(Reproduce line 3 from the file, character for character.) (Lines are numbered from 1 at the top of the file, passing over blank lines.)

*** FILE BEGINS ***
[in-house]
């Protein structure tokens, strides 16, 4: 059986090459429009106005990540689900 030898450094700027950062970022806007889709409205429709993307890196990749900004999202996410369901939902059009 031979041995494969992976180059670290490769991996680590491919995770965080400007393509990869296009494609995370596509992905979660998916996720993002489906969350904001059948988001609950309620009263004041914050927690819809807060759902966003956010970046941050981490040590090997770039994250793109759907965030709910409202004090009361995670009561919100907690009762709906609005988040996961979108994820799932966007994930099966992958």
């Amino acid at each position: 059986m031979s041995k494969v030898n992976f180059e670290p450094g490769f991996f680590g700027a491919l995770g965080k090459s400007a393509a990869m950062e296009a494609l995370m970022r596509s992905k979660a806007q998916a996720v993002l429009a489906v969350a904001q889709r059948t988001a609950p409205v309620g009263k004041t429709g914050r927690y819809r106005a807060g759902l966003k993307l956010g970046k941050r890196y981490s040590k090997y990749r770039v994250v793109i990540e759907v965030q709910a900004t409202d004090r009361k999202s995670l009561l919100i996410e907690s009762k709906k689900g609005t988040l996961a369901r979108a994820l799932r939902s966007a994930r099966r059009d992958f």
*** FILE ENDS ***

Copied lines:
């Amino acid at each position: 059986m031979s041995k494969v030898n992976f180059e670290p450094g490769f991996f680590g700027a491919l995770g965080k090459s400007a393509a990869m950062e296009a494609l995370m970022r596509s992905k979660a806007q998916a996720v993002l429009a489906v969350a904001q889709r059948t988001a609950p409205v309620g009263k004041t429709g914050r927690y819809r106005a807060g759902l966003k993307l956010g970046k941050r890196y981490s040590k090997y990749r770039v994250v793109i990540e759907v965030q709910a900004t409202d004090r009361k999202s995670l009561l919100i996410e907690s009762k709906k689900g609005t988040l996961a369901r979108a994820l799932r939902s966007a994930r099966r059009d992958f």